Heading to the Bay Area
California has a track record of strict regulations for autonomous cars, but as the technology progresses, it has loosened some of its rules. It now allows companies to test autonomous vehicles without a safety driver behind the wheel on public roads, within certain limits. And Waymo has been granted the first permit in the state for these truly self-driving cars.
Waymo will test its fleet around the headquarters of its parent company Alphabet, which owns Google. The vehicles will roam around Mountain View, Sunnyvale, Los Altos, Los Altos Hills, and Palo Alto, the company said in a recent blog post. If Waymo chooses to expand to other areas, it will notify the affected communities and submit a request to the DMV.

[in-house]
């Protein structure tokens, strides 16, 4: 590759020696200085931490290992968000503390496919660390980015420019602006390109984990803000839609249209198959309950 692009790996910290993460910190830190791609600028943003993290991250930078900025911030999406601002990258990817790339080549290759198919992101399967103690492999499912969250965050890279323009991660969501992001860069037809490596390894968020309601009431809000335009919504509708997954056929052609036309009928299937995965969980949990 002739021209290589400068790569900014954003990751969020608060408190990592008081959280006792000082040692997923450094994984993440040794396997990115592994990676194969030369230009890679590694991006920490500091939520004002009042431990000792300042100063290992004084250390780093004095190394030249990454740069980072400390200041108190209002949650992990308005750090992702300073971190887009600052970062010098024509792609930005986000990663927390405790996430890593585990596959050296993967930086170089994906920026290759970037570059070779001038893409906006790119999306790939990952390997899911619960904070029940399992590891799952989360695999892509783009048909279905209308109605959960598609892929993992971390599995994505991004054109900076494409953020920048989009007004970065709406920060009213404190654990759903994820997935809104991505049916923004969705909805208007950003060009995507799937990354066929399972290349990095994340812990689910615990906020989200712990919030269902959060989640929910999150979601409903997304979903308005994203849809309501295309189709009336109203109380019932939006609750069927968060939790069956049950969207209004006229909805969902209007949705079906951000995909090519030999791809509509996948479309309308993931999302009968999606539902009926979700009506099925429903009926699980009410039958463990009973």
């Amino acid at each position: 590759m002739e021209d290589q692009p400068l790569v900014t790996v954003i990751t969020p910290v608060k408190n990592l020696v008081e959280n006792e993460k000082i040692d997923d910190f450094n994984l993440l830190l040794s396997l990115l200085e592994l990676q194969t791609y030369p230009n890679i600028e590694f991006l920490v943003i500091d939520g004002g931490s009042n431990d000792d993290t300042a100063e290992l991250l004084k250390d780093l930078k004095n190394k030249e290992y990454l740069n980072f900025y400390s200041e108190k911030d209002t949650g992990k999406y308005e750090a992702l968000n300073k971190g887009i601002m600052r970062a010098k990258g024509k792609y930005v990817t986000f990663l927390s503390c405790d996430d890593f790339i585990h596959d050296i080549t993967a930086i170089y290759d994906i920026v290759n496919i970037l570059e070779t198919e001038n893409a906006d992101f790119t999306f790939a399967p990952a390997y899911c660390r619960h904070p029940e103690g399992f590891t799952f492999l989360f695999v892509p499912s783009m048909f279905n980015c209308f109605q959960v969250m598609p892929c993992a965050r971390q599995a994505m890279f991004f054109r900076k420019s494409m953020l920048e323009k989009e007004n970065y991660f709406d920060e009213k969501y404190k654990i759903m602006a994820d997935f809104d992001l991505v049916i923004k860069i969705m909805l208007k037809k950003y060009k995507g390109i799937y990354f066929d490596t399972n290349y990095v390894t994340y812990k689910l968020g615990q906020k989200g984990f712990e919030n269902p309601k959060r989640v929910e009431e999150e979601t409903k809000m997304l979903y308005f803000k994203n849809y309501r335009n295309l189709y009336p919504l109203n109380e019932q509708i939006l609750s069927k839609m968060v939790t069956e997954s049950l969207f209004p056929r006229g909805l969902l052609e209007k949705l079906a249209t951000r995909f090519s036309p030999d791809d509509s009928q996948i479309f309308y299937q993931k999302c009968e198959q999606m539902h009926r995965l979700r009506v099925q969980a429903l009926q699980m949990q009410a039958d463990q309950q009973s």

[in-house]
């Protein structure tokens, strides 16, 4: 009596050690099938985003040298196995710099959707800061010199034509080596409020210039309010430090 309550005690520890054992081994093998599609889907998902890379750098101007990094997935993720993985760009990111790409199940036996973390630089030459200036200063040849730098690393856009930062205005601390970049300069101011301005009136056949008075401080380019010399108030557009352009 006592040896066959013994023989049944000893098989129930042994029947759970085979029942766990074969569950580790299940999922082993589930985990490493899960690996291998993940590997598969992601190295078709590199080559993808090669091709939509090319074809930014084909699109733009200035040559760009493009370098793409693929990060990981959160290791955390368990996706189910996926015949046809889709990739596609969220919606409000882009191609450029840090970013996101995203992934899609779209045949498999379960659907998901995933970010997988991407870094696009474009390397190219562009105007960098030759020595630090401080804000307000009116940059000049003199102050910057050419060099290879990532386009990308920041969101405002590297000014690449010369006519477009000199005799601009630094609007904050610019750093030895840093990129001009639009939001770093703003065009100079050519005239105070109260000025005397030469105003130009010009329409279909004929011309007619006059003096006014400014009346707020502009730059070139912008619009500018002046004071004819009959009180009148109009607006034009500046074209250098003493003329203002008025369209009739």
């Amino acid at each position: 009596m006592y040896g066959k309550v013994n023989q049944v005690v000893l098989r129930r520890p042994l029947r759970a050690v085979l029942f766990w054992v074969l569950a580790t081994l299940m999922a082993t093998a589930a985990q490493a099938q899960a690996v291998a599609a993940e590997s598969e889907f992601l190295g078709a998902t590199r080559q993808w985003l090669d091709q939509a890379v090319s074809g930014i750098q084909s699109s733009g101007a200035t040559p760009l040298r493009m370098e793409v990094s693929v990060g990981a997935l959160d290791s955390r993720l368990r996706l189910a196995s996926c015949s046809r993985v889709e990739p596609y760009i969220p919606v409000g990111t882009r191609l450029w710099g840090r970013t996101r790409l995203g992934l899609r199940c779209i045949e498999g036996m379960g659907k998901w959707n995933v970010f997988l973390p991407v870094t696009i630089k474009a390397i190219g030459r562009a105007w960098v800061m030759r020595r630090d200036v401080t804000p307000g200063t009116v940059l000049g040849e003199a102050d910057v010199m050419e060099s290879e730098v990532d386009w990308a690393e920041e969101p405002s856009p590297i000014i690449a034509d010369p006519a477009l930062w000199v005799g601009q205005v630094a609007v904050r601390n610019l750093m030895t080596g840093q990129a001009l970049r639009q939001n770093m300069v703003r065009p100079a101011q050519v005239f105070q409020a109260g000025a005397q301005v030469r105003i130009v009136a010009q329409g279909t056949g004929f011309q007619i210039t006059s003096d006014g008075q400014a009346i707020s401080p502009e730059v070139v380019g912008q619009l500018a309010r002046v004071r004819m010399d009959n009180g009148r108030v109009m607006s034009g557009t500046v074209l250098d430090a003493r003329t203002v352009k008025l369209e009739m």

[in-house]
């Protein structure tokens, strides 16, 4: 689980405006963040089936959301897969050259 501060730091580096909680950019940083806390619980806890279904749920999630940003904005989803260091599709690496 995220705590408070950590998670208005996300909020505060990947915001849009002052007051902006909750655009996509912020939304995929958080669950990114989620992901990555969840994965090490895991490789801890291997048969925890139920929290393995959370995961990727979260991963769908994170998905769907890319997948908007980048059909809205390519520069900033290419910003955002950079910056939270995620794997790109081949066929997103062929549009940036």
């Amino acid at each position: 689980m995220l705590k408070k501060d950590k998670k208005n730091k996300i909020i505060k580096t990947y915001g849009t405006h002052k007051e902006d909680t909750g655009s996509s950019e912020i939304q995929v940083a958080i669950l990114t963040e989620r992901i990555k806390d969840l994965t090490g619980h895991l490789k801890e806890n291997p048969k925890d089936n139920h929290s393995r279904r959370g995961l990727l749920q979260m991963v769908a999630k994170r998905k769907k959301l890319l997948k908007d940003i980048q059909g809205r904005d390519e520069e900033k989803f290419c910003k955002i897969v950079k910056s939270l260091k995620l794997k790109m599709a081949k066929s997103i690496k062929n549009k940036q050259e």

Waymo has been granted permission to test on city streets, rural roads, and highways in the daytime and evening. The company is no stranger to autonomous cars without safety drivers. Its fully driverless cars have been shuttling around passengers in the Phoenix area of Arizona for more than a year now as part of an early rider program. Eventually, Waymo will open a similar program for the public in the Bay Area.
Since its inception in 2009, Waymo says it has logged more than 10 million autonomous miles (16 million miles) on public roads across 25 different cities. The company has a fleet of Chrysler Pacifica Hybrids fitted with sensors to support autonomous driving, and it’s in the process of adding autonomous Jaguar I-Paces (pictured above). The last we heard, Waymo was exploring the possibility of developing autonomous tech for trucks. Despite the advances made by multiple automakers and tech companies, we’re still a long way from an autonomous future, thanks to limited infrastructure as well as legal and ethical hurdles.